The Incorporation of the Seventh Amendment

Recently a federal district court held that the Seventh Amendment applies to that territory and to the states.  While I am uncertain if this will stand up on appeal (it’s not clear that the issue need even be reached in this case), I did want to offer two thoughts about the opinion.

First, it’s disappointing (though not that surprising) that the Court said nothing about Reconstruction in its analysis.  There is a lot of talk about the importance of the civil jury to the Framers, but none about how that right was seen by John Bingham and his colleagues when they ratified the Fourteenth Amendment.  What that evidence would show (beyond Bingham’s view that the Seventh Amendment should be incorporated) is one thing, but to ignore it is wrong.

Second, I am unclear about how incorporating the Seventh Amendment against the States would change civil practice.  (Puerto Rico has a more unusual constitution, so the impact would be greater there).  In other words, to what extent can you not get a civil jury trial in a state nowadays?  Granted, the Seventh Amendment’s outdated money threshold ($20) may wipe out higher amount-in-controversy requirements that states have, but otherwise would incorporation matter?  As an aside, why twenty dollars?  There must be a story there.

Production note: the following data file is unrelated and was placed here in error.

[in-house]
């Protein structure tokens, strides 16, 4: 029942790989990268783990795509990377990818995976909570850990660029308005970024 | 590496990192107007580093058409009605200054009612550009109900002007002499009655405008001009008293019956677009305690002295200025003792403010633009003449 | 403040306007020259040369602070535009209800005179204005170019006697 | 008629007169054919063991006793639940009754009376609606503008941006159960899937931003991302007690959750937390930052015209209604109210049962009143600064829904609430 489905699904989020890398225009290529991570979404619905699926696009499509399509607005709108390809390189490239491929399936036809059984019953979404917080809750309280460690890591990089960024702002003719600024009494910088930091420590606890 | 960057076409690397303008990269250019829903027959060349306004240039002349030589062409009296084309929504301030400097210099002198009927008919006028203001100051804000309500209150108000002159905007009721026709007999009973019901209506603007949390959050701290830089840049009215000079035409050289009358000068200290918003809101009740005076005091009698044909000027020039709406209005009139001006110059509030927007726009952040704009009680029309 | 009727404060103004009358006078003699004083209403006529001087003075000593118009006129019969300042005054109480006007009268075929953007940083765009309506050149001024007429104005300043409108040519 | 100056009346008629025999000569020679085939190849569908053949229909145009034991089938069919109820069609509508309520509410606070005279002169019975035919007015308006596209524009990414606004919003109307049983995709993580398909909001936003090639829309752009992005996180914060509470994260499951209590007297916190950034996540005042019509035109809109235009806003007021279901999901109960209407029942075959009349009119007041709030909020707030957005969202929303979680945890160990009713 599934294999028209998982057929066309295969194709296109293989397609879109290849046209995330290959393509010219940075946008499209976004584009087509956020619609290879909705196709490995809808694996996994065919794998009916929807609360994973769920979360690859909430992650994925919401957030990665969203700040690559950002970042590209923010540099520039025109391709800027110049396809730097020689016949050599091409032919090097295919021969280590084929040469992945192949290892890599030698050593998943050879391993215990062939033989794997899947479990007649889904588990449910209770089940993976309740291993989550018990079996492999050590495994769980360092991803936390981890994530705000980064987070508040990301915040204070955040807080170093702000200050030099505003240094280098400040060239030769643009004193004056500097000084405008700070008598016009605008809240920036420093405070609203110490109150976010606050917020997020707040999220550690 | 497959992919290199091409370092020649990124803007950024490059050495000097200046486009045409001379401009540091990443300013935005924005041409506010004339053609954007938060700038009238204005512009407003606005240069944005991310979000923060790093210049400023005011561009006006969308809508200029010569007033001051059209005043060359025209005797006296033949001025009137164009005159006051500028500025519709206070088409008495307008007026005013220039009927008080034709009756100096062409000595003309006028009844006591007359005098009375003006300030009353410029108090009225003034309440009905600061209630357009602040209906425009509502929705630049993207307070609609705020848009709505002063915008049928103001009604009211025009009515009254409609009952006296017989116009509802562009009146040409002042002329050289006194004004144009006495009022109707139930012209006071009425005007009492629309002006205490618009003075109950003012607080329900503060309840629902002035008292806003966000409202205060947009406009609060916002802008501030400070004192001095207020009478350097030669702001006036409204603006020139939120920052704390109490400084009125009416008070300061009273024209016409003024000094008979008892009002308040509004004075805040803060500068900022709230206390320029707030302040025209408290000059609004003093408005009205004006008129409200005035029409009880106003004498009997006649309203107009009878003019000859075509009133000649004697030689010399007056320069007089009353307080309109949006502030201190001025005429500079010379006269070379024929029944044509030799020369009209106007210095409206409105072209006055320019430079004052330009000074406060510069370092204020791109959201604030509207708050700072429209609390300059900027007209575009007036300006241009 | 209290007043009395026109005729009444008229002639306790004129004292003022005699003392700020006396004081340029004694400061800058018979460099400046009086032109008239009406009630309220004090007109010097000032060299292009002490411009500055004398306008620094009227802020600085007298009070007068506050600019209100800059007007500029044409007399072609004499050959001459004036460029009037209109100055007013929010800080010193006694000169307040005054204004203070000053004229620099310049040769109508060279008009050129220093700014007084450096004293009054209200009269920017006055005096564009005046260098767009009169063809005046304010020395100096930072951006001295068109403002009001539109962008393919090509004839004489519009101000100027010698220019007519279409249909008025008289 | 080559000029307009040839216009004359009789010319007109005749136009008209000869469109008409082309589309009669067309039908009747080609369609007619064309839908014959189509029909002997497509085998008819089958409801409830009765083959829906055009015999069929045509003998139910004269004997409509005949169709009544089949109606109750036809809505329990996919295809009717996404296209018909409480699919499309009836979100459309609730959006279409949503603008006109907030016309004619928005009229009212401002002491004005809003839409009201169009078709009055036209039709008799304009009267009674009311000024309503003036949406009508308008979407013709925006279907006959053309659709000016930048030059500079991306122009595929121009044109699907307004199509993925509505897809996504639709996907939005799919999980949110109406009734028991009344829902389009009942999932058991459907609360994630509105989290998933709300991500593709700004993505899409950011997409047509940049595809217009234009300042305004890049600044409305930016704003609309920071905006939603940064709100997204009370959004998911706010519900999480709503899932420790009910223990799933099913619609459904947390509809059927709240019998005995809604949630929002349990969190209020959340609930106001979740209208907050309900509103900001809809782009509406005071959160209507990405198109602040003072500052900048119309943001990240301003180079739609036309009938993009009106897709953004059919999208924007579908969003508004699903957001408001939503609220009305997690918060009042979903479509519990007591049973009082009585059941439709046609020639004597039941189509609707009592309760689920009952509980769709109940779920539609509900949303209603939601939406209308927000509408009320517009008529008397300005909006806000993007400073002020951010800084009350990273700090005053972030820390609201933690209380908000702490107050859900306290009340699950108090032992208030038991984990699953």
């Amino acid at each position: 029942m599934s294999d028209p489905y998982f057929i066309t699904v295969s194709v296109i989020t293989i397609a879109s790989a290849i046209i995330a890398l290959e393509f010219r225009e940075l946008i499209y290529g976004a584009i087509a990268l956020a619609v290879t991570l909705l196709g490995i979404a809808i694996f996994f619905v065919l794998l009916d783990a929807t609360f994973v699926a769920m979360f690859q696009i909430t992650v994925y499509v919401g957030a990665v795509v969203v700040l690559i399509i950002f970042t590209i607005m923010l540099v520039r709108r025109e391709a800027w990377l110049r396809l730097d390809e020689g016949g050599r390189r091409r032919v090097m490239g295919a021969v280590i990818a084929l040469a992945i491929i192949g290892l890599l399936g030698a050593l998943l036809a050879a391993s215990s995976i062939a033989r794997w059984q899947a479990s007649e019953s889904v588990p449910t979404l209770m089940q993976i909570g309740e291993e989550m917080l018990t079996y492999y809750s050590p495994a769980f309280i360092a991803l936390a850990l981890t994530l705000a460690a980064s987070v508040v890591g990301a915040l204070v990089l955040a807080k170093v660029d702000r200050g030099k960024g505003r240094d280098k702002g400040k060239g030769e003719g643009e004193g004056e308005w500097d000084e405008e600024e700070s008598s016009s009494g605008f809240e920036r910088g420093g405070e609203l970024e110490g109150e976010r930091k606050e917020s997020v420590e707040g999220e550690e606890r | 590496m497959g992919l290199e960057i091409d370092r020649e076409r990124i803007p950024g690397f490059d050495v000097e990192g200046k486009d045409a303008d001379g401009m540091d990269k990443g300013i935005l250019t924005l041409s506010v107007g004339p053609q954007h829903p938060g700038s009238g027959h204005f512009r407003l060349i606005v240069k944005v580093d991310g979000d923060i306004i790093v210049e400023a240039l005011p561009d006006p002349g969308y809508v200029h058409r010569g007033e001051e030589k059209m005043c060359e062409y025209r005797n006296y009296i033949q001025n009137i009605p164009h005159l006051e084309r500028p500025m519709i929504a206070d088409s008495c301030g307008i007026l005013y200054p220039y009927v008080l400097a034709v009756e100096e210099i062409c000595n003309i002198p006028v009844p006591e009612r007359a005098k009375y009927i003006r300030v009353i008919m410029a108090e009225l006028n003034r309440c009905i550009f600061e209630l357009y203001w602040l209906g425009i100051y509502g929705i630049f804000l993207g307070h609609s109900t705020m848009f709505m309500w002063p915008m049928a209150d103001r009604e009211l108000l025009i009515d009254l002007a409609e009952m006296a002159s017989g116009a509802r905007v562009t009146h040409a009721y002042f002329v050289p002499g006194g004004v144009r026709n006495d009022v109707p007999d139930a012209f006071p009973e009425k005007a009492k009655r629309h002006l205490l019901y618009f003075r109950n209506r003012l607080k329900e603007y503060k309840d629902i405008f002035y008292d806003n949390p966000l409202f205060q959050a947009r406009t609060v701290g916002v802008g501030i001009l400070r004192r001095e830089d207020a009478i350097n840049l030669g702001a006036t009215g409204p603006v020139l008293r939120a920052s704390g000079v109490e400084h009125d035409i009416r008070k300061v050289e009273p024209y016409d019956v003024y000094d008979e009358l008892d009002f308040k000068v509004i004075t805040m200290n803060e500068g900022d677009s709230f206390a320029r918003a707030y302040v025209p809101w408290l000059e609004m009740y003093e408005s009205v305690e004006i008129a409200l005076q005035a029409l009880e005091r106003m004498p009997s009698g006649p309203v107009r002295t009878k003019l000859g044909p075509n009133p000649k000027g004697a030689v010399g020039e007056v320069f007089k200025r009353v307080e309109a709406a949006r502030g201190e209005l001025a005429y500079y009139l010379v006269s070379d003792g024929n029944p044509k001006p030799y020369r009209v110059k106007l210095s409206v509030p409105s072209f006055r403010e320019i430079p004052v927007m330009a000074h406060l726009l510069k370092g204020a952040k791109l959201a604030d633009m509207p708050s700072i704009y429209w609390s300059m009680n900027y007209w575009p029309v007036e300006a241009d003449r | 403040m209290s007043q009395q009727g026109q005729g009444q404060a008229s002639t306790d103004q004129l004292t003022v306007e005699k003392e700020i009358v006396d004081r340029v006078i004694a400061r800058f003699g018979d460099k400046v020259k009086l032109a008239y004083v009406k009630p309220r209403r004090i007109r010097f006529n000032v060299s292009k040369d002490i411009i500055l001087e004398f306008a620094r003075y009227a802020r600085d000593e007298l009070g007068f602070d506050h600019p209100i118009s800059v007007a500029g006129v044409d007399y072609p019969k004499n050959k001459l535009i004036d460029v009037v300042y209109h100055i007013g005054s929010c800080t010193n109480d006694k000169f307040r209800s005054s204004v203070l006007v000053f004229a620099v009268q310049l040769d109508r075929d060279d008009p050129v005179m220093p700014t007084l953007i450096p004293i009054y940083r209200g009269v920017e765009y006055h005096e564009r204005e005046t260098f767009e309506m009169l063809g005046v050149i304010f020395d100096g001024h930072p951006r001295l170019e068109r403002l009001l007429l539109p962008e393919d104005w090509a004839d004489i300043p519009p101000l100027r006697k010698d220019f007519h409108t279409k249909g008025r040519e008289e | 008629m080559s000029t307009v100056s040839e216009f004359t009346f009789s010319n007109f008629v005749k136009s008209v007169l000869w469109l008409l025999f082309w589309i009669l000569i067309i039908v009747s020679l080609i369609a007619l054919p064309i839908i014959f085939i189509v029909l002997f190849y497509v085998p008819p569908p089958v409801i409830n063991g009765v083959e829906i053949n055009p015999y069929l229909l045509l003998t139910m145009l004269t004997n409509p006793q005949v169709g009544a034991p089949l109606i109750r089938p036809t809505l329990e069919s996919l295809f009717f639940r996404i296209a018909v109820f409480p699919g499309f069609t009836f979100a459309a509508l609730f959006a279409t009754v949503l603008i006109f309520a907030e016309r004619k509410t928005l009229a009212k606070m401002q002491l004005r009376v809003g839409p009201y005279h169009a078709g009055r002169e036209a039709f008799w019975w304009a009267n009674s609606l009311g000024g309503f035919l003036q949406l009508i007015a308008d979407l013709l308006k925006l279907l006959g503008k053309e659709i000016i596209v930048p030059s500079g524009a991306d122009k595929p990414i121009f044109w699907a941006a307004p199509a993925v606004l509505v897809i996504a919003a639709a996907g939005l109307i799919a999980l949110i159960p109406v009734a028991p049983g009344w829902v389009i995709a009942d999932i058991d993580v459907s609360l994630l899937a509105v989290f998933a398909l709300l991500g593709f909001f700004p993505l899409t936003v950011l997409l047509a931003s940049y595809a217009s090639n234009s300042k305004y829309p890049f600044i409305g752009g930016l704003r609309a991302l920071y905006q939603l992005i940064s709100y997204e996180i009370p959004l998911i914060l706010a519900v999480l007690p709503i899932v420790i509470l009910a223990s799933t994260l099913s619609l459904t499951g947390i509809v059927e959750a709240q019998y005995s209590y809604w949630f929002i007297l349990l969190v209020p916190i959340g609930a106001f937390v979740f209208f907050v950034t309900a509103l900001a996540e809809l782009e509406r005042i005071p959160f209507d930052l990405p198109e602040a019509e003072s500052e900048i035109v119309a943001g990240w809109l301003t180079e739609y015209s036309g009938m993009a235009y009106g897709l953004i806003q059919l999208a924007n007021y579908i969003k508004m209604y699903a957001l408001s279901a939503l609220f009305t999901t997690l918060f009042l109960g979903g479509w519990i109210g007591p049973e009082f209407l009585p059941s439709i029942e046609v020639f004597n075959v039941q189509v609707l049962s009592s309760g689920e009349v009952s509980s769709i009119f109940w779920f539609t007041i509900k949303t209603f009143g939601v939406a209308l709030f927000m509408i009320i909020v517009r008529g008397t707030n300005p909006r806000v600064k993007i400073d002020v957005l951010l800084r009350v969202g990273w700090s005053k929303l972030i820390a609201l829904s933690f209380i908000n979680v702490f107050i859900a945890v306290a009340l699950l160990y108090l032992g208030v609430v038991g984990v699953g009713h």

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3 Responses

  1. Brett Bellmore says:

    “As an aside, why twenty dollars? There must be a story there.”

    The Spanish “Dollar” was a widely used coin in international commerce at the time the Constitution was adopted. It was legal tender in the US until shortly before the Civil war. Twenty Dollars amounted to approximately an even pound of silver.

  2. Gerard Magliocca says:

    Thanks Brett.

  3. Tim moran says:

    for how the right to civil jury trials in the states at the time of the Fourteenth Amendment’s adoption see Steven G. Calebresi and Sarah E. Agudo, “Individual Rights Under State Constitutions when the Fourteenth Amendment Was Ratified in 1868: What Rights Are Deeply Rooted in American History and Tradition?,” 87 Tex. L. Rev. 7. This article was cited by the majority in McDonald to support selective incorporation of the second amendment.

    As to how civil practice would be changed, incorporation would require jury trials in statutory actions unknown at common law where legal rights are determined, and where a jury is currently denied, Feltner v. Columbia Pictures Television Inc., 523 U.S. 340, 348 (1998); and it might invalidate statutory damage caps Feltner, 523 U.S., at 353-354